13 Common Causes of Elevated Liver Enzymes You Shouldn’t Ignore

Elevated liver enzymes are a tell-tale sign of something wrong with the liver. But elevated liver enzymes can also be caused by other diseases and conditions, so you must see a doctor if you have them. Many diseases can contribute to elevated liver enzymes, including hepatitis, fatty liver disease, alcohol abuse, and certain medications. 

One common symptom of elevated liver enzymes is fatigue. Fatigue happens when the liver cannot produce enough energy for the body to function correctly. Another symptom of elevated liver enzymes is jaundice or yellowing of the skin and eyes. Jaundice happens when the liver cannot process bilirubin, a waste product produced when red blood cells break down. Elevated liver enzymes can also cause itching, dark urine, and pain in the upper right side of the abdomen. 

Treatment for elevated liver enzymes depends on the underlying cause. For example, if the cause is hepatitis or fatty liver disease, treatment may include medication, weight loss, and avoiding alcohol. Treatment may consist of detoxification and counseling if the reason is alcohol abuse. Early diagnosis and treatment can help prevent further damage to the liver and other organ systems. Here are the top causes of elevated liver enzymes.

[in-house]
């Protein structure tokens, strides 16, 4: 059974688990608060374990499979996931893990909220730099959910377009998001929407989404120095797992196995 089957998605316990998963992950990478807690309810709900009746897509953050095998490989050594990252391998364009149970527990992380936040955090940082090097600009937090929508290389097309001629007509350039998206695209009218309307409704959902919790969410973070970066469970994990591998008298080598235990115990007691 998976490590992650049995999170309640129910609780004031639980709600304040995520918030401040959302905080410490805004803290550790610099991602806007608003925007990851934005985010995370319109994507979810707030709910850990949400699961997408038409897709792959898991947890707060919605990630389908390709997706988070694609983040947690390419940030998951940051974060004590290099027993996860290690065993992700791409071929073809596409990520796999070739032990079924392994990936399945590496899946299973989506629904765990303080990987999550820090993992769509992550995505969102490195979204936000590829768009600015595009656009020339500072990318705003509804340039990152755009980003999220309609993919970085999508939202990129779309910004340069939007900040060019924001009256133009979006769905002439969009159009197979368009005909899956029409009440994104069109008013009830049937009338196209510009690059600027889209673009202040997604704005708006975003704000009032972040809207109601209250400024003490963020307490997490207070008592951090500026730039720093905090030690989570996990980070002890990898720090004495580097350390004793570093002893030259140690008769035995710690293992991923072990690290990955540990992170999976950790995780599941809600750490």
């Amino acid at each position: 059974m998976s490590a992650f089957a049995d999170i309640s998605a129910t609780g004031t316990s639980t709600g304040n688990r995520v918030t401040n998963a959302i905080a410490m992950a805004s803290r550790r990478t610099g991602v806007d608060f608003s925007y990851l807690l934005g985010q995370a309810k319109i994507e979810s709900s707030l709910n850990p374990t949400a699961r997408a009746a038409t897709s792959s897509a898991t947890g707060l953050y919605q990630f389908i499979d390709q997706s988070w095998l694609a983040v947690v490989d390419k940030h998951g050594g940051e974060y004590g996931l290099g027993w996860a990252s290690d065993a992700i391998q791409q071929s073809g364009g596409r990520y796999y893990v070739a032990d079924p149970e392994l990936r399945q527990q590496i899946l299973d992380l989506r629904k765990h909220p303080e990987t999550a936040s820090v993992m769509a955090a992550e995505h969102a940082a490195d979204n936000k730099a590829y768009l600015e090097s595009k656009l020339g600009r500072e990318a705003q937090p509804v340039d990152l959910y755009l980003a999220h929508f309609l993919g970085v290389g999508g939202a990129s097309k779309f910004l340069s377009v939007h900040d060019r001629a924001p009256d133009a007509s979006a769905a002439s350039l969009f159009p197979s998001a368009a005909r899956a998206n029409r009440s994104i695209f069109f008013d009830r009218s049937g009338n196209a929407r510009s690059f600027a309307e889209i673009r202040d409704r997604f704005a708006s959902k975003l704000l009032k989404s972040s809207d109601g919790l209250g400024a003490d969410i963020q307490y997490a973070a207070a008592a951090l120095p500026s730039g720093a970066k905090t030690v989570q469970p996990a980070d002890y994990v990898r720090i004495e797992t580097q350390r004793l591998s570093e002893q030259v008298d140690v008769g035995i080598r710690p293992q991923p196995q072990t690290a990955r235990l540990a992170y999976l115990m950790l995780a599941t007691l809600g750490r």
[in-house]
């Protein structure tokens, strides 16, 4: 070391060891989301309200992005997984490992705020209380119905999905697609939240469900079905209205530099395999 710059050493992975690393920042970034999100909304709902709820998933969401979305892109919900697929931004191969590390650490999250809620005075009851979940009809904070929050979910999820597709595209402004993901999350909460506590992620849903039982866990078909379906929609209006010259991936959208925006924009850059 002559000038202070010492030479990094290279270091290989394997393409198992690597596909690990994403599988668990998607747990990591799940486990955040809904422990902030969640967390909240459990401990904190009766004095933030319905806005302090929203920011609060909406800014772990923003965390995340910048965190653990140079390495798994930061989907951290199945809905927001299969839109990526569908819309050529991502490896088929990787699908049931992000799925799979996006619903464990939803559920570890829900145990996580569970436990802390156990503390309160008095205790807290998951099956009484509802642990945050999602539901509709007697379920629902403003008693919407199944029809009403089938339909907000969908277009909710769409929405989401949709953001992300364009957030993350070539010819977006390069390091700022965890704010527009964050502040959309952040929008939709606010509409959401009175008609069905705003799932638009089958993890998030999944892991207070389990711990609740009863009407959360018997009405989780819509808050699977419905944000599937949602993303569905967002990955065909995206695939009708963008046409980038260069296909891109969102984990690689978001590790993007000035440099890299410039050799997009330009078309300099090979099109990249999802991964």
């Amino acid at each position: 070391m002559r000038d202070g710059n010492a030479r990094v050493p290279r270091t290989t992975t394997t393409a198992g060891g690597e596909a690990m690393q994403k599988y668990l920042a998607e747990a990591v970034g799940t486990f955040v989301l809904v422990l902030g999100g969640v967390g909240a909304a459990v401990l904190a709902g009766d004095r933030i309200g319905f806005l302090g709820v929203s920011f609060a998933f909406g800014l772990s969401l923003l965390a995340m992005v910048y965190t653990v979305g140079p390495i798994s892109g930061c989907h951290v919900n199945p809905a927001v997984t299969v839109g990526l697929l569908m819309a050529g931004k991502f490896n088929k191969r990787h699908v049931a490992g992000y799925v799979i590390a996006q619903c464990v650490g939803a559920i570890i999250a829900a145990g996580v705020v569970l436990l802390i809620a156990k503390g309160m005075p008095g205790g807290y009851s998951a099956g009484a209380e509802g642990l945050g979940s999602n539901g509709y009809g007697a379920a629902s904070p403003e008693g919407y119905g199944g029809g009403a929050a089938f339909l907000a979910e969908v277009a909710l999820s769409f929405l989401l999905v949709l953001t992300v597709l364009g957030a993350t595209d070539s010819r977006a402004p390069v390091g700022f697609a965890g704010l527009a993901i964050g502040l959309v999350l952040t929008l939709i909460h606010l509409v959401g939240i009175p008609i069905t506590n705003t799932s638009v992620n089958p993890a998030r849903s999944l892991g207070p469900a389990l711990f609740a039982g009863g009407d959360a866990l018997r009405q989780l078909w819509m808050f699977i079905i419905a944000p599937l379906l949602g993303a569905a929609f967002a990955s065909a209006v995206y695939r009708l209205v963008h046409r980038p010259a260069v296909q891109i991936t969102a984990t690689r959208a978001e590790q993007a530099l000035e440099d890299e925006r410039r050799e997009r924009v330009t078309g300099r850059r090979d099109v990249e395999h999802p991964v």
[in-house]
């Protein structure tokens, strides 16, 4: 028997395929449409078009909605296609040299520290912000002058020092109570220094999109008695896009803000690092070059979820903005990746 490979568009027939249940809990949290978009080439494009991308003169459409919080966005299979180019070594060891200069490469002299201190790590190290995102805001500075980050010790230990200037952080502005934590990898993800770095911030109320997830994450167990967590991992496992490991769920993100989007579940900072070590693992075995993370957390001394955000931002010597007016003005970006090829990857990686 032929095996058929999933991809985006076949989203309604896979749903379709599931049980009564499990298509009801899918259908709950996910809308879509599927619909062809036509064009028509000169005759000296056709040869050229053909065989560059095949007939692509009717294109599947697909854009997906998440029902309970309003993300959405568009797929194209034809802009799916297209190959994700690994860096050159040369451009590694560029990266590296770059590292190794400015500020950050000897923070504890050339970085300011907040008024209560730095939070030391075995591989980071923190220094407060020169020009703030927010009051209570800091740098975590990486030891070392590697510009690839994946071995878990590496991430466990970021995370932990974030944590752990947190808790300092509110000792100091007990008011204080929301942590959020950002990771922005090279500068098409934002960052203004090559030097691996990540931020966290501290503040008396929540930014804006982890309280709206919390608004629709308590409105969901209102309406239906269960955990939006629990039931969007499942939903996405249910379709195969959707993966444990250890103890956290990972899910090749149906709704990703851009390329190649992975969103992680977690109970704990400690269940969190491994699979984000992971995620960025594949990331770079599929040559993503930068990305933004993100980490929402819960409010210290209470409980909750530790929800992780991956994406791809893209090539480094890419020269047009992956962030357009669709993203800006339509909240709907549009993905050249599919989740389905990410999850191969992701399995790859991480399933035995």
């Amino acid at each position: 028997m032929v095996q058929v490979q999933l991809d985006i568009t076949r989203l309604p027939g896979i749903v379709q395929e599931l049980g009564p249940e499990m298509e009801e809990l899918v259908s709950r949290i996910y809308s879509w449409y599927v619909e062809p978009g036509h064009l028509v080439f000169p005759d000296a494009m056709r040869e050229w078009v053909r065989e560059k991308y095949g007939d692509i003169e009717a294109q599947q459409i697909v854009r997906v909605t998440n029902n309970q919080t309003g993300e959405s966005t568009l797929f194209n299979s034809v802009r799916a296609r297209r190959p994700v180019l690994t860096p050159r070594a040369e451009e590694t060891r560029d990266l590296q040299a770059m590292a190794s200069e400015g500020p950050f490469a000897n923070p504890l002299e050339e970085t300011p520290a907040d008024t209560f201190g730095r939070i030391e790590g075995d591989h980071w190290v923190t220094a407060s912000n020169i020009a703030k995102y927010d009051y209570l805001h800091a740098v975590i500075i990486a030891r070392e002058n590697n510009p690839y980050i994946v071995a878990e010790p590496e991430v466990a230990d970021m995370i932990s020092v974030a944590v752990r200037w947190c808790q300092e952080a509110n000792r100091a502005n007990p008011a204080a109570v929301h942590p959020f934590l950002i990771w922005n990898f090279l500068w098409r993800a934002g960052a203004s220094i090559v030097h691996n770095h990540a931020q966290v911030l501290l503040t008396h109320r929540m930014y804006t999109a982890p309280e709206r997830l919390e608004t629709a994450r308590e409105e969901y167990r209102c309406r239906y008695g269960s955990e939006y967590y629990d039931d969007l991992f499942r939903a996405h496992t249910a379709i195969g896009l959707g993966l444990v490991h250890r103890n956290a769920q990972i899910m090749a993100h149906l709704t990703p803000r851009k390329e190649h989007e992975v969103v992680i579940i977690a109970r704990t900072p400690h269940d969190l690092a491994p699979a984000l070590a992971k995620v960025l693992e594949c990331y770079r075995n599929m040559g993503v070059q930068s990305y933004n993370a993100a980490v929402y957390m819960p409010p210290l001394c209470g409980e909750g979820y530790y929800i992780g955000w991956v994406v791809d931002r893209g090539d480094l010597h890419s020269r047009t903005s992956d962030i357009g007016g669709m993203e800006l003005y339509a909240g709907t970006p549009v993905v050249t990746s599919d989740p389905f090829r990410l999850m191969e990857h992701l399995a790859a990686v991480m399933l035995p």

Statins and acetaminophen

Elevated liver enzymes can be a side effect of taking statins or acetaminophen. Statins inhibit the enzyme that is needed for cholesterol synthesis, and this same enzyme is also involved in liver function. When too much acetaminophen is taken, it can overwhelm the liver and cause damage. The liver is responsible for metabolizing these medications, and enzymes are released into the bloodstream when it does. 

If the levels of these enzymes become elevated, it can indicate that the liver is not functioning correctly. In some cases, elevated liver enzymes can lead to liver damage or failure. 

To avoid this, it is crucial to take statins and acetaminophen as directed by a healthcare professional. Doing so will help ensure that the liver is not overloaded and that enzyme levels remain safe. In addition, regular monitoring by a healthcare provider can help to identify any potential problems early on. If a person takes statins or acetaminophen and has elevated liver enzymes, it is essential to talk to your doctor as soon as possible.